The Last Discovery of America
Viking, 256 Pages,
For author Richard Rodriguez, America’s future has a very
distinct color—and that color is brown. This less-than-shocking,
but timely, pronouncement lies at the core of Rodriguez’s
latest book, Brown: The Last Discovery of America.
Anyone who doubts Rodriguez’s contention needs only to take
a look at the 2000 Census figures. With Latinos the fastest-growing
ethnic category, poised to become the nation’s largest minority
group by 2040, there can be no question that racial issues
are changing in America. And pegging identity to skin color
is a very complex and murky thing where Latinos are concerned.
Rodriguez wastes no time in addressing that fact—and he does
so elegantly, with characteristic erudition and heartfelt
remembrances. In fact, Brown makes several arguments
What began with earlier memoirs—Hunger of Memory and
Days of Obligation—reaches a conclusion, of sorts,
with Brown. In each of his memoirs, Rodriguez plumbs
the depths of race, class, and ethnicity. However, in Brown,
Rodriguez has become the defiant and proud poster boy for
the blessings of mixed blood and for all miscegenation.
is nothing short of a celebration of mixed blood and mixed
origins. Rodriguez uses himself as the prime example by describing
himself as equal parts “Conquistador” and “Indian,” and in
doing so, states the case that usual discussions of race along
black-white divisions will no longer do. That was the racial
discussion of the 20th century. The vexing racial questions
facing Americans in the 21st? They have to do with complexity,
according to Rodriguez. And complexity—especially as racial
origins and identities are concerned—is a characteristic many
Latinos bring with them when they cross the border or step
off the tarmac at JFK.
It’s hard to imagine an author more qualified to write about
racial impurity, shifting identities and racial complexity
than Rodriguez. As an openly gay Catholic from a Mexican-American
family, a graduate of Stanford and Columbia, and a journalist,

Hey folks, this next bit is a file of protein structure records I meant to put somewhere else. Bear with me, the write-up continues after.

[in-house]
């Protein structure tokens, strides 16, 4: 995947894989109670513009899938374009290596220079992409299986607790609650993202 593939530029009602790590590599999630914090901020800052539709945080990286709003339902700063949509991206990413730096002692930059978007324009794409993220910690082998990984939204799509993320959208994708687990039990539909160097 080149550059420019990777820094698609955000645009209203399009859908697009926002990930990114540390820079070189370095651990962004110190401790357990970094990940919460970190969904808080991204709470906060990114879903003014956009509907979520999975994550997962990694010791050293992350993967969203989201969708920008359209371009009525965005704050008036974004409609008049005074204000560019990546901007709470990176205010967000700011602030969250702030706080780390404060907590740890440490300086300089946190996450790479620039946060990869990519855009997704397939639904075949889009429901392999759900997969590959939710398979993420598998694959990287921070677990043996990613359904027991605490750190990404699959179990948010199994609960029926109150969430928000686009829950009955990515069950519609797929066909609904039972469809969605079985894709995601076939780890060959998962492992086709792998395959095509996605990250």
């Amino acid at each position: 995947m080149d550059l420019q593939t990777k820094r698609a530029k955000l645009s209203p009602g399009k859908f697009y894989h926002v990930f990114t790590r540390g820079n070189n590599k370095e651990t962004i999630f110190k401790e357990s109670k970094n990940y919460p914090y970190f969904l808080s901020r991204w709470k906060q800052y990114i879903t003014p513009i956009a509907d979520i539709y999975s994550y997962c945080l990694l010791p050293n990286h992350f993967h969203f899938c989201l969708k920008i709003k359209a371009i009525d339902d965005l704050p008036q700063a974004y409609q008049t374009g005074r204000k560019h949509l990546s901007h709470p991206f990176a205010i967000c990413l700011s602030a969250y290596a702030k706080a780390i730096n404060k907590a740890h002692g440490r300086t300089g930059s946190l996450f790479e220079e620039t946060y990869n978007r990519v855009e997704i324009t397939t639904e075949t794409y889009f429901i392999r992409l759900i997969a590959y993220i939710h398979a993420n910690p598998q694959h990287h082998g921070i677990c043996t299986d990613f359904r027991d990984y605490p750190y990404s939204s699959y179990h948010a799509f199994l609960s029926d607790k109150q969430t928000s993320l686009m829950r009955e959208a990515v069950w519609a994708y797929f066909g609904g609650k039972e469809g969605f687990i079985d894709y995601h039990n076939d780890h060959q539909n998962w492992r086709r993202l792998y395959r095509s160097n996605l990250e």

Rodriguez travels in so many different worlds at once he offers
a a highly individualistic vantage point from which to discuss
Like Hunger of Memory and Days of Obligation,
it is likely that Brown will appear on many reading
lists on college campuses. And rightfully so, since what it
means to be brown (or a Latino from a multifaceted heritage)
is a dialogue not often heard these days, even though advertisers
and networks are falling all over themselves to court the
new, vibrant—though seemingly underknown—demographic of Latinos.
Not only does Brown suggest that color is shifting
in America, it argues that the browning of America will undo
its traditional East-to-West Coast perspective. The challenge,
according to Rodriguez, calls for a new North-South realignment.
It’s a realignment brought about by a flock of immigrants
arriving from points south, and those points constitute a
vast geography. From the Rio Grande to the windblown peaks
of Tierra Del Fuego to the languor of the Caribbean, a vast
pool of immigrants awaits. But this realignment is already
taking place with the dawn of the North American Free Trade
Agreement. The result? Many are already thinking in a hemispheric
sense, according to Rodriguez. The idea of a North-South realignment
is a truly novel one, and it sets Brown apart from
Rodriguez’s other works.
Will Americans be up to the challenge of embracing this new
paradigm? Or will they continue to be aloof about the racial
complexities that affect Latinos? If someone is Latino—and
brown—are they from Mexico? If not, are they from Latin America
or the Caribbean? Will they call themselves Latinos? Hispanics?
Argentineans? And why are some Latinos browner than others?
The book inspires such questions, for sure. And, for many,
these are questions previously unasked—even for those conversant
with Latino culture.
Rodriguez’s book also speaks to such 21st-century environments
like Los Angeles, which is now becoming the brownest of cities.
Although L.A. is a Western city, it is a “Southern” city in
Rodriguez’s mind. Not the South of Faulkner, but that of Los
Lobos. No doubt the mélange of cultures, architecture and
media that emanates from L.A. speaks to the very heart of
Rodriguez’s argument: Impurity is good. Rodriguez sees being
brown as the result of a fecund synergy (to borrow a buzzword
from the Hollywood executive’s lexicon).
The sad thing is is that Brown may be doomed to preach
to the converted, as Rodriguez is well aware. Nothing irks
the author more than the likelihood that this book, like his
others, will be shelved with other Latino American and brown
authors on the shelves of Barnes & Noble and Borders.
It’s ironic that the book makes such a good argument against
pigeonholing and is destined for such box-stuffing itself.
Of the three memoirs, it may be that Brown will stay
longest in the public’s imagination, for the way it posits
a new future and poses new questions about race and Latino
identity. For those who feel that miscegenation is less a
curse than a blessing, Brown will prove inspirational
reading. For closet eugenicists, it bodes nothing but a dark